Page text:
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I still have good days and bad days.  (I suspect I always will.)  The difference between good and bad and better and worse is often one of degrees.  Today my head hurts slightly.  Today I will always know where the excedrin bottle is.  Today I will barely leave the couch.  Today I will only get out of bed.  And similar scales.  Most of my days, thankfully, land on the better and good end of the scale.  I know what it’s like when days tend to land on the other end of the scale.  When the “good” days are the days when you only have to take two naps, one pain pill, can think.   And I know that there are days in the middle days where I don’t want to or don’t have time to or am just sick of talking about being sick and so need to pass as healthy,  as having a good day.  I need to act healthy.  Despite the pain in my head, or my back, or my leg, or whatever.

There’s another time I do this.  I do this after surgery as I become healthy.  It’s actually an important skill then.  Because if I don’t start acting healthy, despite wanting to sit on the couch and sleep, despite better knowing how to be sick, I’ll never really believe that I am healthy.  I’ll never discover that I can make it down the street or up the stairs or do whatever or go where ever.

In the church I think we get caught thinking we are still sick.  Or to put in the terms we use, still dysfunctional, still caught in a prior generation’s way of thinking, still caught up in the way we’ve always done things.  We forget that the world has moved and that we, sometimes, oftentimes, haven’t.  And as this reality catches up with us, we want to take things slow.  To stay on the couch and have committee meetings, to read books, to commission studies, when what we need to do, sometimes, oftentimes, is try getting up and moving across the room.

But sometimes we need to act healthy.  Today.  Even when it seems impossible to believe that it could be true.  Even when our heads hurt or our muscles ache and the people coming to church aren’t the people we thought would come or aren’t coming at all.  Because sometimes when we act healthy we discover that we are better off than we thought we were.  Today.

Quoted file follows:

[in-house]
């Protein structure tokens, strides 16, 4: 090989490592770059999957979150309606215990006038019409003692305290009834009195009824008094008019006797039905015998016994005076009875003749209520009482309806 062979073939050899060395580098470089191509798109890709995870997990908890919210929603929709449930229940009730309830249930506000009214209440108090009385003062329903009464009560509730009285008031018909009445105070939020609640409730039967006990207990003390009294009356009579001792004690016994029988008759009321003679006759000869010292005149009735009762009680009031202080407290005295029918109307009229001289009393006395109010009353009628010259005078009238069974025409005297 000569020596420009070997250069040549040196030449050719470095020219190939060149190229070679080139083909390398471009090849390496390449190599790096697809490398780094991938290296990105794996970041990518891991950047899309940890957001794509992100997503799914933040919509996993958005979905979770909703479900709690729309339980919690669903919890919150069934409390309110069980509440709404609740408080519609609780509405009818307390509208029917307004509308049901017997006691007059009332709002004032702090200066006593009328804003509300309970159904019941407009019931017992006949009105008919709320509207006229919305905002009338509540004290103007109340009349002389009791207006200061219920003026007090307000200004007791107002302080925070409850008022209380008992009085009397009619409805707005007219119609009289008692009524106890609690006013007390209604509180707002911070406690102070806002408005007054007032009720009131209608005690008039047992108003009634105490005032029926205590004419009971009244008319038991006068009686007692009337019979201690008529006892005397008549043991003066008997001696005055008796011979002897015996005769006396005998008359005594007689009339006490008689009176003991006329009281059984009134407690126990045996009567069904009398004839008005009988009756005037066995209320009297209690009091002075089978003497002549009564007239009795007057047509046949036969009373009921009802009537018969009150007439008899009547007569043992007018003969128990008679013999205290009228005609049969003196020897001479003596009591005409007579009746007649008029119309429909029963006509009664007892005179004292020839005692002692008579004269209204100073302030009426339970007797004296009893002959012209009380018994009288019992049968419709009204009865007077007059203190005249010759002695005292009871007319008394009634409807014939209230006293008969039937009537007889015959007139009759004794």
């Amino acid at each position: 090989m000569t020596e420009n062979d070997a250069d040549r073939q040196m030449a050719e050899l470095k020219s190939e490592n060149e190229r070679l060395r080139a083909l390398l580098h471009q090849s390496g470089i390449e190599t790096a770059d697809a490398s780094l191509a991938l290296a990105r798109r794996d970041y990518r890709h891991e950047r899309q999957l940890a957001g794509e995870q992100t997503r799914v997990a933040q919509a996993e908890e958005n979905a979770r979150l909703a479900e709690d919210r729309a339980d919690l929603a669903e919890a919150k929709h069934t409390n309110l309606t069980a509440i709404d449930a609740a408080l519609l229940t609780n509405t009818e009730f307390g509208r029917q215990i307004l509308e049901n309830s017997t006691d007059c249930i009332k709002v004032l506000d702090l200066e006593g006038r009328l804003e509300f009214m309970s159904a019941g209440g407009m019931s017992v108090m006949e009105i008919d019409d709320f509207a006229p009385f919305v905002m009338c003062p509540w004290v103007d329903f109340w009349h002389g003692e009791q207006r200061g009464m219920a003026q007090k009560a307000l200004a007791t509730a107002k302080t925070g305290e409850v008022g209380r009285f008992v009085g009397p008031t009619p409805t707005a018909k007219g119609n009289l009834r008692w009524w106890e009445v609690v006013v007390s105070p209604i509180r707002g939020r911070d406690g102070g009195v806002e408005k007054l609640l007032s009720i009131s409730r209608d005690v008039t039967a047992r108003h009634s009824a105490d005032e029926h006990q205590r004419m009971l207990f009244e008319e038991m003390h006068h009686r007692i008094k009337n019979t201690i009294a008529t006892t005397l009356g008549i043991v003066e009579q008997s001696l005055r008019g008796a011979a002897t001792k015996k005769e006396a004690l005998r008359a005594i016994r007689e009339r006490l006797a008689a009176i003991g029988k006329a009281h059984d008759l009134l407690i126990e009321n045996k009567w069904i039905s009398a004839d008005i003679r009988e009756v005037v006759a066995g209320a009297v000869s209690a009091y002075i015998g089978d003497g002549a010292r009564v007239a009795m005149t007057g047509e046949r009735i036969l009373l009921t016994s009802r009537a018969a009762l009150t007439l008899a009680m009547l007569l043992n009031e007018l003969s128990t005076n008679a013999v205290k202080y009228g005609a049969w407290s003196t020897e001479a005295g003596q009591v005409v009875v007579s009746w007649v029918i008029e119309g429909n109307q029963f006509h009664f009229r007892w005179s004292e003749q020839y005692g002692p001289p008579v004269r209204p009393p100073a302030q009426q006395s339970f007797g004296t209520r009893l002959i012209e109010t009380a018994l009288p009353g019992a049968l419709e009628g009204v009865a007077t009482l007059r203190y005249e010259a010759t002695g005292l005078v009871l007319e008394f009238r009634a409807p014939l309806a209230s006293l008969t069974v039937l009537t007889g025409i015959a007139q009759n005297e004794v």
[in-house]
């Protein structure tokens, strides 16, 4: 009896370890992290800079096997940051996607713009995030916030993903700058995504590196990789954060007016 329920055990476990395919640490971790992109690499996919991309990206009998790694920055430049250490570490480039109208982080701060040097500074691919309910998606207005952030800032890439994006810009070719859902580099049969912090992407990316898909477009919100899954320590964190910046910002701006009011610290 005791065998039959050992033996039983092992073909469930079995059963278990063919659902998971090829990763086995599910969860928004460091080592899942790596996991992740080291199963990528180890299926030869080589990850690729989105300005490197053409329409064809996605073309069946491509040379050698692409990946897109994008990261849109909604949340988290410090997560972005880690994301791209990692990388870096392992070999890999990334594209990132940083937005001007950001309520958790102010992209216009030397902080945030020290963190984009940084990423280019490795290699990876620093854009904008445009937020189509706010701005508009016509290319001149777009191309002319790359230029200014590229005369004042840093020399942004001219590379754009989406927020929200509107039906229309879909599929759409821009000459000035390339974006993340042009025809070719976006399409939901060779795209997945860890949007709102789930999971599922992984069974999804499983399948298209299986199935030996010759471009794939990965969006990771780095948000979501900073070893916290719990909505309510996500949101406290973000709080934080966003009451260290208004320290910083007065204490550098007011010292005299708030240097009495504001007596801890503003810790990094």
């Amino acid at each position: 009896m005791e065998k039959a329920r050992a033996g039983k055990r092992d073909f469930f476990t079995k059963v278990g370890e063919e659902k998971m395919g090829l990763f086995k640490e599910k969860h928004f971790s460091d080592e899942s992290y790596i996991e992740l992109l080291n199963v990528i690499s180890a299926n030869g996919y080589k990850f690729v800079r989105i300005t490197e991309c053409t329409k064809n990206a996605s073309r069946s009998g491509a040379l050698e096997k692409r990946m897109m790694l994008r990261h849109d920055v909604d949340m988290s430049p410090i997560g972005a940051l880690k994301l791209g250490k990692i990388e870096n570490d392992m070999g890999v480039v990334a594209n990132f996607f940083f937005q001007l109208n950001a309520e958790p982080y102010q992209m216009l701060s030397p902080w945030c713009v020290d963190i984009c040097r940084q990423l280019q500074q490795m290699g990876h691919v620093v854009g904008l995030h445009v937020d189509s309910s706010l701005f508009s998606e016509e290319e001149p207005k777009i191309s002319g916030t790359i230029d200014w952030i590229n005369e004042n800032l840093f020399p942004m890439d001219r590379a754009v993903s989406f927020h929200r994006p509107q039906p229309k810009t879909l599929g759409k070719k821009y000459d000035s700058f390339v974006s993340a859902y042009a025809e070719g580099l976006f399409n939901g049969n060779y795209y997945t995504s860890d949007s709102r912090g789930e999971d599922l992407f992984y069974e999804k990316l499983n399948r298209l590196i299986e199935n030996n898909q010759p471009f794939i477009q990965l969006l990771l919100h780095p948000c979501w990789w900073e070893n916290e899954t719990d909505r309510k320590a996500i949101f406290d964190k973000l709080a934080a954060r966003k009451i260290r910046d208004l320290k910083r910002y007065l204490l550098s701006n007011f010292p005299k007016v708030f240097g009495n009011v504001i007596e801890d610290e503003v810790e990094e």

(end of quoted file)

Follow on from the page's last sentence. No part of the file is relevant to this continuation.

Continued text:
Both of my ordination certificates declare that I have been “ordained as a [deacon/priest] in the One, Holy, Catholic, and Apostolic Church.”  It’s a line I cherish.  It links me (even if only in a vague and can’t-really-be-proved historically way) with everyone else who has ever done my job in any way, place, or time.  It’s profound.  And it’s important for how my Church understands itself and how I understand myself.

And yet sometimes I think it should have come with an * and some fine print at the bottom of the page.  I was ordained at 25.  I’m still the youngest clergy person in my diocese.  There is no sign that this will change in the near to middling future.  Most of my colleagues are my parents’ age.  Which doesn’t disturb me.  Until.

Until Gen Y or Millennials come up and every one looks at me.  (Or worse, no one looks at me because every one has forgotten that I’m actually there.)  Because clearly, I know everything about this generation that I barely belong to.*  Because even after you ignore all of the problems of dating a generation or a movement (as my history professors would say, “people don’t wake up one morning knowing they are a part of the next movement/era/generation”), I got ordained at 25.  I can intelligently discuss the hypostatic union, eschatology vs apocalypse, and the theology of the 1979 Book of Common Prayer.  And would often rather have those conversations or ones like them than talk about most TV shows, computer games, popular music, etc.

I may not actually represent my generation all that well.  Just because I’m in Church doesn’t mean the rest of them will find their way into the Church, and certainly doesn’t mean they’ll stay if they do.

I know things about my generation, this Millennial group, in part because I have worked with them for years, in part because I am like them, but also because I read everything I can get my hands on about them.  Then again, I also read about Gen X, Baby Boomers, the Greatest Generation, and everyone else, because my job means I have to figure all of them out.  They are all (or should all) be sitting in the pews.  Because we are all (or should all) be linked.

*Most dates that I see attached to Gen Y or Millennials start either right around the year I was born or right after.  Either way, I’m probably more accurately part of the cusp between Gen X and the Millennials, especially when I compare myself to my younger siblings.

There are parts of my job that are exhausting and frustrating and that occasionally drive me crazy. And I love my job. Sometimes in the exact same moment. It can be hard to explain to people who exhausting/frustrating/crazy moments exist. It’s true. I think, sometimes because of what people say, sometimes because of what is in their eyes, that they get a better impression of me than they probably should. I experience the exhausting and the frustrating and the crazy-making. And then I tell myself I can’t quit and remind myself about why I love my job. And then I pray. That one always works.